Meet Briona Jones, 29, doctoral candidate in English at Michigan State University and former Division I basketball player.
Briona’s story is so moving and her reflections so articulate, we decided to share them in multiple blog posts! Here is Part I, which focuses mostly on the physical benefits Briona has created with her practice.
I was born with rickets, so as a child I was able to walk, but I wasn’t able to run. I was also prone to dislocation of my knees. Corrective surgery is usually needed for those types of situations, but my legs got better without it. My mom would take me out in the sun a lot and gave me vitamins.
I started playing basketball in middle school (around 2002), and in 2006 I had a bad knee dislocation at a basketball tournament – my knee cap went to the back of my leg! I had surgery the following year and it went well.
College Athletics, Surgery, and Recovery
I played Division I basketball in college at Kennesaw State University. I ended up developing “jumpers knee”, which is a type of tendonitis of the knee. It caused a sharp pain anytime I jumped, ran, or stopped abruptly. I could not run without sharp pain.
I had an MRI in 2011, which revealed three holes in the cartilage layer below my knee cap. The surgery I ended up having involved Platelet Plasma Recovery, the injection of fetal cartilage, and realignment of my kneecap!
Even with surgery and physical therapy, my leg never went back to its full capacity of being a leg.
At physical therapy, they ask you to rate your pain on a level of 1 to 10. Well, in 2011 and 2012, I had a pain level of 15 on a frequent basis. The swelling did eventually go down, and I continued to run, until 2015. But I would say my knee never totally recovered.
Pain and My Quality of Life
Cooking most of my meals is a really important part of my life.
This might seem simple, but in order to cook a meal, you have to stand, right?
From 2011 until I started Bikram Yoga in 2017, my knee would swell at least 4 or 5 times a week while I was cooking dinner. The pain level would be between a 7 and a 9, and I would always need to sit down and ice my knee, just to finish preparing a meal.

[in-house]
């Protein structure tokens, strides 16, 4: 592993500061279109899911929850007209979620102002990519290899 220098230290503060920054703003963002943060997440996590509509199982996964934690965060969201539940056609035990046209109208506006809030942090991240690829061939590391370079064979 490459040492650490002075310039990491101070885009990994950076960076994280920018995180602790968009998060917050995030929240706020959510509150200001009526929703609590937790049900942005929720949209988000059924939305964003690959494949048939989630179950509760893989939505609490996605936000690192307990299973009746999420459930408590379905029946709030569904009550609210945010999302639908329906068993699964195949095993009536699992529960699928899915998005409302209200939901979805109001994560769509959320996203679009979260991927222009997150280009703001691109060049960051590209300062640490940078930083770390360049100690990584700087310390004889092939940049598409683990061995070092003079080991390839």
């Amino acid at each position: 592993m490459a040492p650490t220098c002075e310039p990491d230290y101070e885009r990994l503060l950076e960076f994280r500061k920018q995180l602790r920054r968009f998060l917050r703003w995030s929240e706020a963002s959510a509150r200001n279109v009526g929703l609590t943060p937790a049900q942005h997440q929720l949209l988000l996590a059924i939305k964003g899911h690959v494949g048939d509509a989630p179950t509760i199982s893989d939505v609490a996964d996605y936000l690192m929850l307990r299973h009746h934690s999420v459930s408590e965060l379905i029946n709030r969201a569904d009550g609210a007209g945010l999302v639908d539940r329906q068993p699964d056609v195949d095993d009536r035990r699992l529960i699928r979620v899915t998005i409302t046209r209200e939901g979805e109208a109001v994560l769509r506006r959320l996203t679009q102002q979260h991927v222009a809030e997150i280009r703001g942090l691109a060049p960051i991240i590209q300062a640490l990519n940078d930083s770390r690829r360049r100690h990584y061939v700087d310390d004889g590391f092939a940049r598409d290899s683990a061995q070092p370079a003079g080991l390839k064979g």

I never, ever expected that the pain in my body would dissipate. It just seemed like it was always going to be that way.
Journey to Michigan State University
I came to Michigan State in 2015 to enroll in the doctoral program in the Department of English.
I remember that when I was working out and running, I would still have intense swelling in my knee. My previous normal running distance would be five miles, easily, but at this point I could barely run two miles. I was frustrated, so I stopped running. My physical therapists here suggested that I try biking.
In September 2017, I had an MRI; it confirmed that I had arthritis and tendonitis.
I tried going to physical therapy here at MSU, but it was $15 a session, and they wanted me to come 3 times per week. I really could not afford that, the recovery was not going to be fast enough, and overall I just was not satisfied with the care. It seemed to me like it was going to end up in me having to have surgery again!
Bikram Yoga Showed Up
In the fall of 2017, it was time for me to write my proposal and study for exams, and it was the most unstructured part of my life. It was a time where I was able to set my own schedule, and I knew I wanted a more holistic way of tending to my needs and my health. I had been meditating, but I was looking for more.
I live directly behind BYCA, and one day in October, after I left my physical therapist, I thought, “I am just gonna come to Bikram”. Although I had heard of Bikram Yoga before, I had no idea of the kind of healing possibility it would have!
It’s a one hundred percent healing venture.
I practiced on and off for the first two months and then started practicing consistently in December 2017.
Physical Therapy & Respiratory Benefits
In physical therapy, they always ask you to rate your pain on a scale of 1 to 10. Prior to Bikram Yoga I had pain levels of 7 to 9 most of the time.
Once I started doing Bikram Yoga consistently, I had swelling only 2 to 3 times in the first four months! As of April 2018, I might occasionally have a level 2 pain. And that was it.
Then, in December 2018, after only a year of practice, I could play basketball every week with no pain. It is amazing!
It seems like what physical therapy is trying to do is similar to Bikram Yoga. Since practicing yoga regularly, I have felt the contraction of the knees and thighs, and noticed how my quadriceps have developed without any weights.
I should also point out that I am asthmatic. During my first few Bikram Yoga classes, I couldn’t breathe well. But by four or five classes in, I was able to breathe and keep up with the group.
And before that – throughout my life – I had worked out a lot!
Stay tuned for many more aspects of Briona’s healing experiences… Part II, coming soon!